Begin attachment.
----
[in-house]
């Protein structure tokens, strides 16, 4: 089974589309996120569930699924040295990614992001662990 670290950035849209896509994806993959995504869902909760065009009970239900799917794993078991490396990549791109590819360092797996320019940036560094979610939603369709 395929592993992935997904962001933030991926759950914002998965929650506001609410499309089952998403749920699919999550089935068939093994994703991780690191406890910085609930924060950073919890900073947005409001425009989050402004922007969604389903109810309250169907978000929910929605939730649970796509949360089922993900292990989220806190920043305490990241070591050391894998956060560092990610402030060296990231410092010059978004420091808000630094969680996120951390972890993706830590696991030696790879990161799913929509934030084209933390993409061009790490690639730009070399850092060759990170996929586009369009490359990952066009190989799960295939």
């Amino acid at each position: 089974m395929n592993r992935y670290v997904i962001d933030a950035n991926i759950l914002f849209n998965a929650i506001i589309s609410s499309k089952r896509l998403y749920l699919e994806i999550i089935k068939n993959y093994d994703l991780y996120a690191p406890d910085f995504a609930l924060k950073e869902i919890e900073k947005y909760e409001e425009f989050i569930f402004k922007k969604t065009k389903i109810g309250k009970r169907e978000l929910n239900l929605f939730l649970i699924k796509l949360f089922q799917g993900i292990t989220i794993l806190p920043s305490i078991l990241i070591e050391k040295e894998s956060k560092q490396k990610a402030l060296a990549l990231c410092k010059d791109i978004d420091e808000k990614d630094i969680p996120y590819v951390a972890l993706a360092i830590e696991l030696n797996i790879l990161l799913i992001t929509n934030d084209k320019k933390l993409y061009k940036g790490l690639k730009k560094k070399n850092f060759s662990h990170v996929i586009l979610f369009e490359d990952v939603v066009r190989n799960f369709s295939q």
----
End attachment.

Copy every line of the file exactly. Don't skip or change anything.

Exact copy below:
[in-house]
């Protein structure tokens, strides 16, 4: 089974589309996120569930699924040295990614992001662990 670290950035849209896509994806993959995504869902909760065009009970239900799917794993078991490396990549791109590819360092797996320019940036560094979610939603369709 395929592993992935997904962001933030991926759950914002998965929650506001609410499309089952998403749920699919999550089935068939093994994703991780690191406890910085609930924060950073919890900073947005409001425009989050402004922007969604389903109810309250169907978000929910929605939730649970796509949360089922993900292990989220806190920043305490990241070591050391894998956060560092990610402030060296990231410092010059978004420091808000630094969680996120951390972890993706830590696991030696790879990161799913929509934030084209933390993409061009790490690639730009070399850092060759990170996929586009369009490359990952066009190989799960295939």
């Amino acid at each position: 089974m395929n592993r992935y670290v997904i962001d933030a950035n991926i759950l914002f849209n998965a929650i506001i589309s609410s499309k089952r896509l998403y749920l699919e994806i999550i089935k068939n993959y093994d994703l991780y996120a690191p406890d910085f995504a609930l924060k950073e869902i919890e900073k947005y909760e409001e425009f989050i569930f402004k922007k969604t065009k389903i109810g309250k009970r169907e978000l929910n239900l929605f939730l649970i699924k796509l949360f089922q799917g993900i292990t989220i794993l806190p920043s305490i078991l990241i070591e050391k040295e894998s956060k560092q490396k990610a402030l060296a990549l990231c410092k010059d791109i978004d420091e808000k990614d630094i969680p996120y590819v951390a972890l993706a360092i830590e696991l030696n797996i790879l990161l799913i992001t929509n934030d084209k320019k933390l993409y061009k940036g790490l690639k730009k560094k070399n850092f060759s662990h990170v996929i586009l979610f369009e490359d990952v939603v066009r190989n799960f369709s295939q």